FCC’s Wheeler: critics of his net neutrality plan ‘flat-out wrong’

Federal Communications Commission Chairman Tom Wheeler speaks during a House Energy and Commerce Subcommittee hearing in Washington last year.
(Andrew Harrer / Bloomberg)

WASHINGTON -- The head of the Federal Communications Commission strongly defended his controversial net neutrality proposal, saying critics were “flat-out wrong” that he was reversing the agency’s long-held stance that all Internet content should be treated equally.

Facing intense criticism from public interest groups, FCC Chairman Tom Wheeler said the proposed rules he would circulate to other commissioners Thursday would protect consumers in a way that could withstand legal scrutiny after a federal court tossed out two previous attempts by the agency to enact safeguards for Internet users.

Wheeler’s plan would allow Internet service providers to charge companies for faster delivery of their content.

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Reports of the proposal Wednesday triggered outrage from net neutrality advocates. They charged that Wheeler -- a former lobbyist for the cable industry -- was reneging on the agency’s commitment to a fully open Internet.

Complaints that the agency was “gutting” its 2010 Open Internet rules were “flat-out wrong,” Wheeler said in a sharply worded statement issued late Wednesday night.
“There is no ‘turnaround in policy,’ Wheeler said. “The same rules will apply to all Internet content.”

“As with the original Open Internet rules, and consistent with the court’s decision, behavior that harms consumers or competition will not be permitted,” he said.

His comments appeared at odds with the outlines of the proposal released by his office on Wednesday.


Although the plan would reinstate the agency’s prohibition against Internet providers from blocking any legal content, it would allow phone and cable companies to charge Netflix and other companies to put their content in a super-fast lane on the information superhighway.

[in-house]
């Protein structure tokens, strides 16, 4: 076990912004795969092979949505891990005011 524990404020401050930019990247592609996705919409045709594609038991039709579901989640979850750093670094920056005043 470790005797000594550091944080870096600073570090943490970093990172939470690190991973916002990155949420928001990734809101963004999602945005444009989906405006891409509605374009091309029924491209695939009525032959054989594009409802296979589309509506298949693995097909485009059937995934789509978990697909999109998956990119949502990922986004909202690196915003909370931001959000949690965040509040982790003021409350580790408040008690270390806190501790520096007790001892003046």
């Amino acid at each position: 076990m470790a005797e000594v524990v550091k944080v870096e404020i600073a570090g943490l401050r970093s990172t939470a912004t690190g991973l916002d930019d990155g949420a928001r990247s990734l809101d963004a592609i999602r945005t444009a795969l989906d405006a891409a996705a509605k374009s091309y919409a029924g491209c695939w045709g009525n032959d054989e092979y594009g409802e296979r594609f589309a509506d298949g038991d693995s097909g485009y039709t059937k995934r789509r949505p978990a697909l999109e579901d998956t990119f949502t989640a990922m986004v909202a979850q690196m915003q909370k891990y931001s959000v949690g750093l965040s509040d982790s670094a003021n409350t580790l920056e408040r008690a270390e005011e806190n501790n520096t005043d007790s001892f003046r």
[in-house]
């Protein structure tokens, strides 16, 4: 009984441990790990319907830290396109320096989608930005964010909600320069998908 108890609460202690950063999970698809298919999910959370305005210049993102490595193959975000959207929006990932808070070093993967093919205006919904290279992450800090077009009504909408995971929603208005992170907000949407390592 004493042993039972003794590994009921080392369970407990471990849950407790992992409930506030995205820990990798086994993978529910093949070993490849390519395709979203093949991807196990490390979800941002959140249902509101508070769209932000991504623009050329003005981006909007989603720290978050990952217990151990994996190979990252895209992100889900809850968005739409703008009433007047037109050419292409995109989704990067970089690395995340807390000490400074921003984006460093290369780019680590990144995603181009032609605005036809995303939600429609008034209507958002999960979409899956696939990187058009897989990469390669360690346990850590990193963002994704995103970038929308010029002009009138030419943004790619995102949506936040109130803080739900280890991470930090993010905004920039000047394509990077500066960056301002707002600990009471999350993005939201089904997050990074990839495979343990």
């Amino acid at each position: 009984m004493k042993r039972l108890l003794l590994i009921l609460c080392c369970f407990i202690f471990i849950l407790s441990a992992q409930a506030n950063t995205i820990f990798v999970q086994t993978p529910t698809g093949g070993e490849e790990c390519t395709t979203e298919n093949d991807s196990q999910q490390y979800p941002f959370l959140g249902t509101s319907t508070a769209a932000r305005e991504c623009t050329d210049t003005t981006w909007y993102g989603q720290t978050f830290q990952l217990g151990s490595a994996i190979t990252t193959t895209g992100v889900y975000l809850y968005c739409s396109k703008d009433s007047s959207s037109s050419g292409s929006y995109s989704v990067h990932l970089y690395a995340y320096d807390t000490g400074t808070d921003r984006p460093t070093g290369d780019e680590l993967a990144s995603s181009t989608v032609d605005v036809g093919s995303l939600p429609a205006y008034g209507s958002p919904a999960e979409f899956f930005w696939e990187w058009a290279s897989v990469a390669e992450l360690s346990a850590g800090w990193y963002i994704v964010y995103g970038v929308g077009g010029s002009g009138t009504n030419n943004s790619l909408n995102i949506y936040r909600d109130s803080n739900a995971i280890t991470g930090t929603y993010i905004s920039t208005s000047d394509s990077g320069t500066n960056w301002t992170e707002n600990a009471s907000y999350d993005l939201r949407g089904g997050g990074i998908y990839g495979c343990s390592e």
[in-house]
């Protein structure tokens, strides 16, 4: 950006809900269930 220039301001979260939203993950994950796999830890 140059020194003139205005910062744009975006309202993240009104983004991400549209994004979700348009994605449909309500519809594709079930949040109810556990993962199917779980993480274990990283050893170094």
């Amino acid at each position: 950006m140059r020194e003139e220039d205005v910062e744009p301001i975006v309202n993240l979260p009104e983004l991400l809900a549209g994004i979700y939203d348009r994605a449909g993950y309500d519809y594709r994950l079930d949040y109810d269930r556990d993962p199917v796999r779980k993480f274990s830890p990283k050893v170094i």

The plan appears to violate a basic principle of net neutrality that all similar content should be treated equally.

According to the FCC, Wheeler’s proposal would require network owners to provide a baseline level of service to subscribers. The FCC didn’t define how fast that service would be and that is one of the details that would be worked out in coming months.

Internet service providers would have to act in a “commercially reasonable manner” in making such high-speed delivery deals with companies, and their actions would be subject to review by the FCC on a case-by-case basis.


Public interest groups and consumer advocates complain the plan would give great power to broadband providers such as AT&T Inc. and Verizon Communications Inc. to be gatekeepers of Internet services, and that costs ultimately would be passed on to users.

Todd O’Boyle, program director of Common Cause’s Media and Democracy Reform Initiative, said Wednesday that Wheeler’s proposal was “net neutrality in name only.”

“Americans were promised, and deserve, an Internet that is free of toll roads, fast lanes and censorship — corporate or governmental,” he said. “If Wheeler’s rules deliver anything less, that would be a betrayal.”